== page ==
On 12 June 2013, the European Parliament and the Council of Ministers adopted a new regulation concerning customs enforcement of intellectual property rights, which will extend the powers of customs authorities in relation to counterfeit goods detained at the borders of the EU. The new regulation 608/2013 repeals the current regulation 1383/2003 and will apply from 1 January 2014.
The new regulation clarifies the general procedure for interception of consignments at the borders of the EU Member States. The first step of this simplified procedure requires (and will continue to require) the submission of a formal application by the intellectual property rights-holder to the relevant customs authorities to suspend the release of goods suspected of infringing specified IP rights. The simplified procedure is mandatory under the new regulation.
The above-mentioned application can only be filed in the name of a rights-holder or an exclusive licensee with the power to initiate legal proceedings. However, contrary to the old regime, the new regulation will allow rights-holders to request existing surveillance decisions to also cover new IP rights.
The new regulation mandates the establishment of a new EU-wide central database for the registration and dissemination of companies applications for action. The database will provide country-specific information on all suspected and established infringements for the collection of statistics and risk analyses. This information exchange system (currently referred to as COPIS) will be operational as of 1 January 2014.
Under the new regulation, the powers of the customs authorities regarding interceptions will be extended to also cover e.g. confusingly similar trademarks and trade names, which were not covered by the old rules.
Moreover, rights-holders who have called for a more cost-efficient procedure for having counterfeit and pirated goods detained and destroyed will be pleased to learn about the new procedure regarding small consignments. These are defined as postal or express courier consignments that comprise three units or less or that weigh less than two kilograms. Following the suspension of release or detention of a small consignment of counterfeit goods, it is no longer mandatory to obtain the recipients consent to the destruction. If the recipient fails to respond within ten working days, the customs authorities may destroy the goods.
As for large consignments, the new regulation will continue to allow Member States to determine whether or not they will require explicit consent to the destruction when a recipient has failed to oppose a rights-holders notification of its intention to destroy the infringing products within a set time limit. Member States may determine that the recipients failure to respond in such situations shall be deemed an implied consent, on the basis of which destruction can take place.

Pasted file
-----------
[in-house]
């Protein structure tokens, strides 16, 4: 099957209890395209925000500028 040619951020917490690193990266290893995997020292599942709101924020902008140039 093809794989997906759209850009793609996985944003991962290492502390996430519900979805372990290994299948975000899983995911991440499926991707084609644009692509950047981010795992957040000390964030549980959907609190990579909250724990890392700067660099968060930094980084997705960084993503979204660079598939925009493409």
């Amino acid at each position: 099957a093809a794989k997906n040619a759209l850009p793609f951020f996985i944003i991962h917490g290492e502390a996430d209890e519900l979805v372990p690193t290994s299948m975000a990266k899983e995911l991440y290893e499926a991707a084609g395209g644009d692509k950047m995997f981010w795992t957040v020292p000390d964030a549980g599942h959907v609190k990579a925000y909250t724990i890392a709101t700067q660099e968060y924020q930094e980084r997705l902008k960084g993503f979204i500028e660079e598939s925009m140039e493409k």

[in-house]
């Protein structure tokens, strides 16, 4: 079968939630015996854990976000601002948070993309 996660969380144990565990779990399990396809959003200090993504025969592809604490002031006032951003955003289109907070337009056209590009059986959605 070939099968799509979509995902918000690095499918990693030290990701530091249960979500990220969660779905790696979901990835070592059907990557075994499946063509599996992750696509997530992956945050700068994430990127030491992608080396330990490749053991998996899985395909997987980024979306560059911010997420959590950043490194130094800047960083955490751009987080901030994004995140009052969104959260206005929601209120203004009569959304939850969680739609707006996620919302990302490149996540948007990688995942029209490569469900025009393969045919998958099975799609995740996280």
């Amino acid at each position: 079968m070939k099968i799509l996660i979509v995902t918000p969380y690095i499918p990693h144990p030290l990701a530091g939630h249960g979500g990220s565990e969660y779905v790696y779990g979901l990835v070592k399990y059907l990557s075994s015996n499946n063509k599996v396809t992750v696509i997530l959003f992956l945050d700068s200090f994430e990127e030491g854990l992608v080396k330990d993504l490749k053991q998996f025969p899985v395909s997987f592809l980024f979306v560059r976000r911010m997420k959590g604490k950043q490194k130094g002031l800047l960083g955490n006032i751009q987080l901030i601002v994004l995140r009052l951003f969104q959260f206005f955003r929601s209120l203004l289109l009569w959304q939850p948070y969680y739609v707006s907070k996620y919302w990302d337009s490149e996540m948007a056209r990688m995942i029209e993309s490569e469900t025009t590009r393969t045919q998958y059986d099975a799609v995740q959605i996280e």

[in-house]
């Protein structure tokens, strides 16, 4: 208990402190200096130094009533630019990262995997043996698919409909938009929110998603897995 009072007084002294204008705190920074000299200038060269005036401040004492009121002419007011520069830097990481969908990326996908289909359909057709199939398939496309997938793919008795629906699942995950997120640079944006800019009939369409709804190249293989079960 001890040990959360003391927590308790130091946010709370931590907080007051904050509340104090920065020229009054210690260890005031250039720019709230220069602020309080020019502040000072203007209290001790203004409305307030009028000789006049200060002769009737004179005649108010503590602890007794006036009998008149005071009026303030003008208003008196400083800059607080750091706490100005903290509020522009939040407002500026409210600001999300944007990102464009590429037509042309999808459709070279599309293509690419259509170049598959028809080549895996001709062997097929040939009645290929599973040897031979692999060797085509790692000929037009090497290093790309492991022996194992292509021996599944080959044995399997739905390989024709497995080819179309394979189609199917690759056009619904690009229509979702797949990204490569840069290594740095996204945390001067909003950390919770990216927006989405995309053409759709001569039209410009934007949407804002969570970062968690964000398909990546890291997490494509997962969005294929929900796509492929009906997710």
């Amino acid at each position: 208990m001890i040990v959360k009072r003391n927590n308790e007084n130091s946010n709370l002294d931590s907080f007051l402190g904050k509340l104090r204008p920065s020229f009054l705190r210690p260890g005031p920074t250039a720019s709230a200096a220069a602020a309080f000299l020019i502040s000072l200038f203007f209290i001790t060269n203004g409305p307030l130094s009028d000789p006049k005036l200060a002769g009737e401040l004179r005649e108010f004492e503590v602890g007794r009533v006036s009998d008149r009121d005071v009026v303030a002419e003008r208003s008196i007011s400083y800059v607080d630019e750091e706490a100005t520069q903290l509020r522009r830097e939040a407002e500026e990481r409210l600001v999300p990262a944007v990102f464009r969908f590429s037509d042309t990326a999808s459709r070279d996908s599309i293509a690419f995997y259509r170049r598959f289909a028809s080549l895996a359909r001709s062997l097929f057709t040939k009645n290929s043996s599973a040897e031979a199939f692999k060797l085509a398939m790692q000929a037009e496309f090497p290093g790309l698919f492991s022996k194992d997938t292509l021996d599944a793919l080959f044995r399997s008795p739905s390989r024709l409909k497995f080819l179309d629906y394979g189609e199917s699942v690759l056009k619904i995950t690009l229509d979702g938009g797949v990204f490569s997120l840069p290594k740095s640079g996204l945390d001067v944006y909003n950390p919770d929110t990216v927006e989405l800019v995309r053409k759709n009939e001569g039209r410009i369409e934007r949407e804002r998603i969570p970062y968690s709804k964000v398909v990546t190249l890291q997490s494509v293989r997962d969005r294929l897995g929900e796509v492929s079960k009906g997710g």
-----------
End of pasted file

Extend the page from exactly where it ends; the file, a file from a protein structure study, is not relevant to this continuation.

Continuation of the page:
Most Member States already observe the principle of implied consent. However, this is not the case for example in Finland and Sweden, where a rights-holder who has failed to obtain a recipients explicit consent to destruction must currently take legal action to determine that its IP rights have been infringed in order to have the goods destroyed. Finnish customs will issue guidelines on applicable procedures in relation to detentions by the end of this year. The principle of implied consent will potentially be adopted also with regard to larger consignments of counterfeit or pirated goods intercepted at Finnish borders.
The principle of implied consent is also expected to be adopted in Latvia under the new regime. Estonia and Lithuania, on the contrary, have already been applying the principle of implied consent under the old regime. No essential changes to the Estonian and Lithuanian customs procedures are thus expected.
The new regulation empowers customs authorities within the EU to share information with third countries in relation to goods in transit. However, the new regulation does not challenge the position determined in the Philips and Nokia cases (C-446/09 and C-495/09). Accordingly, even if goods in transit infringe rights in the country in which they have been detained, they cannot be seized unless there is a “substantial likelihood” that they will be diverted from their transit into the EU market.
Finnish law is, however, stricter than EU legislation in this regard, and this remains the case also under the new regime. Accordingly, goods in transit that have been intercepted by Finnish customs can be found to infringe intellectual property rights in force in Finland.
Rights-holders are eagerly following the ongoing debate on the so-called EU TM Package (the proposed revisions of the Trademark Directive and the CTM Regulation) with regard to goods in transit. According to the Commissions proposal (COM(2013) 161 final, 2 March 2013), a proprietor of a European trade mark shall be entitled to prevent third parties from bringing counterfeit goods, in the context of commercial activity, into the customs territory of the EU without being released here in the EU for free circulation.
The Parliament and Minister of Councils have recently issued draft reports including some proposals for changes to the transit clause. The Parliament is expected to vote on the TM Package in the beginning of April next year. If the Commission’s proposal on counterfeit goods in transit is approved, such transit goods will be deemed infringing under the new TM Package and will thus automatically also fall subject to Customs Regulation.